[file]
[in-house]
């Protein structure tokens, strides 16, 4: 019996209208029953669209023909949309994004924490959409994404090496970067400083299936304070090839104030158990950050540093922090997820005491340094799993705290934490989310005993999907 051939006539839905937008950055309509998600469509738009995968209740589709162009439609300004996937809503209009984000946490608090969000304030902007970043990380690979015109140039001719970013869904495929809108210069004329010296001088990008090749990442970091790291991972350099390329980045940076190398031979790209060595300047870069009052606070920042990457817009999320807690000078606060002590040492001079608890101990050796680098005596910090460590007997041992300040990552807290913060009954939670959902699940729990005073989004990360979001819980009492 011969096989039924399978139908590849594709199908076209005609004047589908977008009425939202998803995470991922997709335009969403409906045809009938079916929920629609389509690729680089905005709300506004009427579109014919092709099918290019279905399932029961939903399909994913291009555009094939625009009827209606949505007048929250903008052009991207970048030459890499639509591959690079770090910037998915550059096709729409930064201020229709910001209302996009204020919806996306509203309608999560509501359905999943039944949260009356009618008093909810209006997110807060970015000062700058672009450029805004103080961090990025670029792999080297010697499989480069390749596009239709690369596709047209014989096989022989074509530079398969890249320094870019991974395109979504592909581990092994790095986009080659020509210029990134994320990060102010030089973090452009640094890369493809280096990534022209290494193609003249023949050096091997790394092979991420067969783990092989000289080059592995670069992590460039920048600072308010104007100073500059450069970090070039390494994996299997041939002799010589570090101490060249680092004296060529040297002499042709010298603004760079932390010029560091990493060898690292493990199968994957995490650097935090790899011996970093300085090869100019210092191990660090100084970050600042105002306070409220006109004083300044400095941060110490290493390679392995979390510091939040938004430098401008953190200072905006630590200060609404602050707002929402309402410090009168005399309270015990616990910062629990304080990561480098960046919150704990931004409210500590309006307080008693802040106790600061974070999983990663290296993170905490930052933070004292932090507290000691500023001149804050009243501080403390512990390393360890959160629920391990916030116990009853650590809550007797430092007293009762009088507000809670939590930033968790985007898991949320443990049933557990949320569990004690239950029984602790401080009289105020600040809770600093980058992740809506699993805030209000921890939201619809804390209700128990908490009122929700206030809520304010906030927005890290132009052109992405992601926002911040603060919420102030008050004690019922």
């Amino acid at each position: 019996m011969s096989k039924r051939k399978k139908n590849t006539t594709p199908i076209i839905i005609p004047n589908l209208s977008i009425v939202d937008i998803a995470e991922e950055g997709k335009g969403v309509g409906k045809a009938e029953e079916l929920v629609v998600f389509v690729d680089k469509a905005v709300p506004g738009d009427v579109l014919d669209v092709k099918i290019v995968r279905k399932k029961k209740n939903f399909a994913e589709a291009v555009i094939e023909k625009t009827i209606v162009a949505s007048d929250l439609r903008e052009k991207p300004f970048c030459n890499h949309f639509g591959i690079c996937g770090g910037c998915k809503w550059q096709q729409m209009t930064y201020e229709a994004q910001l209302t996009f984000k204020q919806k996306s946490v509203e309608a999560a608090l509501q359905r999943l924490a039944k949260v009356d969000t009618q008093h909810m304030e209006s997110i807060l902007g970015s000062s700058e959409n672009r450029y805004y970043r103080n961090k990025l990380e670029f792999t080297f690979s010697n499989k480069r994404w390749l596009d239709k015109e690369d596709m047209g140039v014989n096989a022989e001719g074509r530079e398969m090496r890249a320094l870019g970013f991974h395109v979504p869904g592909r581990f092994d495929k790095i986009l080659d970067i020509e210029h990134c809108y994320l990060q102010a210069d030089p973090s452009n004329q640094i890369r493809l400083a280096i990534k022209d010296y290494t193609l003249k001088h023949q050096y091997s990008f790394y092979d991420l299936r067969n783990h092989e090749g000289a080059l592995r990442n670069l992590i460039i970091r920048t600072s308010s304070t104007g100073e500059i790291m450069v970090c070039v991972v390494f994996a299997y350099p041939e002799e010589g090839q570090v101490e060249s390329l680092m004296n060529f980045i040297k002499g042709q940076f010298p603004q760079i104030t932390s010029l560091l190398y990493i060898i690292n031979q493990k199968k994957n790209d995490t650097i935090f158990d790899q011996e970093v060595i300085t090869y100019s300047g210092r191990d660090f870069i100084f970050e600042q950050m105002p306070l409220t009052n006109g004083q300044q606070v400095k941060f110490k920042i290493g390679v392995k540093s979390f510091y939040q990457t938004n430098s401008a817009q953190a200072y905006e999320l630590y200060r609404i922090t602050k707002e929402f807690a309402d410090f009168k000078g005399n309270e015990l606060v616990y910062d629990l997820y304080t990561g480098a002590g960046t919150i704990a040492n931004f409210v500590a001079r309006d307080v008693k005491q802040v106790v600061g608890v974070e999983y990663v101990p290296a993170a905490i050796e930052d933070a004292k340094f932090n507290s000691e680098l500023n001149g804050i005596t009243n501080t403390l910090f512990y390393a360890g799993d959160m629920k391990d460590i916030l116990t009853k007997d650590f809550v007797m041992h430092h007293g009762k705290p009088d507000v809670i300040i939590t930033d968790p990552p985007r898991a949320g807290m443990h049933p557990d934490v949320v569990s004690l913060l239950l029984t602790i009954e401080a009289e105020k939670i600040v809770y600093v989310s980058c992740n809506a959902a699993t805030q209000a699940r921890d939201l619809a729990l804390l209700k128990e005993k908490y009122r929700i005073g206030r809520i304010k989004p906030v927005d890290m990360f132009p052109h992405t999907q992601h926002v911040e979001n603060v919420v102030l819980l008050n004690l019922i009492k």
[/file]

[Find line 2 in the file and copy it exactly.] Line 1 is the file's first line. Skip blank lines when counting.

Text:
């Protein structure tokens, strides 16, 4: 019996209208029953669209023909949309994004924490959409994404090496970067400083299936304070090839104030158990950050540093922090997820005491340094799993705290934490989310005993999907 051939006539839905937008950055309509998600469509738009995968209740589709162009439609300004996937809503209009984000946490608090969000304030902007970043990380690979015109140039001719970013869904495929809108210069004329010296001088990008090749990442970091790291991972350099390329980045940076190398031979790209060595300047870069009052606070920042990457817009999320807690000078606060002590040492001079608890101990050796680098005596910090460590007997041992300040990552807290913060009954939670959902699940729990005073989004990360979001819980009492 011969096989039924399978139908590849594709199908076209005609004047589908977008009425939202998803995470991922997709335009969403409906045809009938079916929920629609389509690729680089905005709300506004009427579109014919092709099918290019279905399932029961939903399909994913291009555009094939625009009827209606949505007048929250903008052009991207970048030459890499639509591959690079770090910037998915550059096709729409930064201020229709910001209302996009204020919806996306509203309608999560509501359905999943039944949260009356009618008093909810209006997110807060970015000062700058672009450029805004103080961090990025670029792999080297010697499989480069390749596009239709690369596709047209014989096989022989074509530079398969890249320094870019991974395109979504592909581990092994790095986009080659020509210029990134994320990060102010030089973090452009640094890369493809280096990534022209290494193609003249023949050096091997790394092979991420067969783990092989000289080059592995670069992590460039920048600072308010104007100073500059450069970090070039390494994996299997041939002799010589570090101490060249680092004296060529040297002499042709010298603004760079932390010029560091990493060898690292493990199968994957995490650097935090790899011996970093300085090869100019210092191990660090100084970050600042105002306070409220006109004083300044400095941060110490290493390679392995979390510091939040938004430098401008953190200072905006630590200060609404602050707002929402309402410090009168005399309270015990616990910062629990304080990561480098960046919150704990931004409210500590309006307080008693802040106790600061974070999983990663290296993170905490930052933070004292932090507290000691500023001149804050009243501080403390512990390393360890959160629920391990916030116990009853650590809550007797430092007293009762009088507000809670939590930033968790985007898991949320443990049933557990949320569990004690239950029984602790401080009289105020600040809770600093980058992740809506699993805030209000921890939201619809804390209700128990908490009122929700206030809520304010906030927005890290132009052109992405992601926002911040603060919420102030008050004690019922």